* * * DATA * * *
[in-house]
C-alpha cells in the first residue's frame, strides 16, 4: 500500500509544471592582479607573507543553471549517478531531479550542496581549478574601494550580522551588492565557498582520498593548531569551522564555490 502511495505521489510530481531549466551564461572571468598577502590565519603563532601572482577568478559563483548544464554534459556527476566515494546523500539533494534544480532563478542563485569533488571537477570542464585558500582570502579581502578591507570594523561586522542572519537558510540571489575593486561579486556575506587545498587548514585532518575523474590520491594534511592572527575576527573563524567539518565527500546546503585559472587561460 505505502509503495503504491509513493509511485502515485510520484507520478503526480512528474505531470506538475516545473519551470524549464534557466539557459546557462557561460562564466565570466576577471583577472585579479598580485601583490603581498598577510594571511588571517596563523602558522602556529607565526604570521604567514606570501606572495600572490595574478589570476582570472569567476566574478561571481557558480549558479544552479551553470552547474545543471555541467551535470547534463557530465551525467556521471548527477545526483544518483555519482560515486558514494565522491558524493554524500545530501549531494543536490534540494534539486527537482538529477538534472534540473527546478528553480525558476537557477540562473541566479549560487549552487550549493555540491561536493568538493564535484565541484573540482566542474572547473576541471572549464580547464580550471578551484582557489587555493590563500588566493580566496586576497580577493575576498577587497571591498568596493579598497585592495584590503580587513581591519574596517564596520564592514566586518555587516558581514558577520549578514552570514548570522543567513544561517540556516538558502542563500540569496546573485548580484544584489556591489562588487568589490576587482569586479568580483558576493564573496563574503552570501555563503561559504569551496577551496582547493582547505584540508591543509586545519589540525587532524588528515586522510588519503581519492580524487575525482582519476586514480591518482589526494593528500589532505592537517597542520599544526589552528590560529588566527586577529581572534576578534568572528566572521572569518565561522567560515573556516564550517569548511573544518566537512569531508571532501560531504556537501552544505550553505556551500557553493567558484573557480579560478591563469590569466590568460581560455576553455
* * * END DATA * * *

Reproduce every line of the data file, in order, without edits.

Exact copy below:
[in-house]
C-alpha cells in the first residue's frame, strides 16, 4: 500500500509544471592582479607573507543553471549517478531531479550542496581549478574601494550580522551588492565557498582520498593548531569551522564555490 502511495505521489510530481531549466551564461572571468598577502590565519603563532601572482577568478559563483548544464554534459556527476566515494546523500539533494534544480532563478542563485569533488571537477570542464585558500582570502579581502578591507570594523561586522542572519537558510540571489575593486561579486556575506587545498587548514585532518575523474590520491594534511592572527575576527573563524567539518565527500546546503585559472587561460 505505502509503495503504491509513493509511485502515485510520484507520478503526480512528474505531470506538475516545473519551470524549464534557466539557459546557462557561460562564466565570466576577471583577472585579479598580485601583490603581498598577510594571511588571517596563523602558522602556529607565526604570521604567514606570501606572495600572490595574478589570476582570472569567476566574478561571481557558480549558479544552479551553470552547474545543471555541467551535470547534463557530465551525467556521471548527477545526483544518483555519482560515486558514494565522491558524493554524500545530501549531494543536490534540494534539486527537482538529477538534472534540473527546478528553480525558476537557477540562473541566479549560487549552487550549493555540491561536493568538493564535484565541484573540482566542474572547473576541471572549464580547464580550471578551484582557489587555493590563500588566493580566496586576497580577493575576498577587497571591498568596493579598497585592495584590503580587513581591519574596517564596520564592514566586518555587516558581514558577520549578514552570514548570522543567513544561517540556516538558502542563500540569496546573485548580484544584489556591489562588487568589490576587482569586479568580483558576493564573496563574503552570501555563503561559504569551496577551496582547493582547505584540508591543509586545519589540525587532524588528515586522510588519503581519492580524487575525482582519476586514480591518482589526494593528500589532505592537517597542520599544526589552528590560529588566527586577529581572534576578534568572528566572521572569518565561522567560515573556516564550517569548511573544518566537512569531508571532501560531504556537501552544505550553505556551500557553493567558484573557480579560478591563469590569466590568460581560455576553455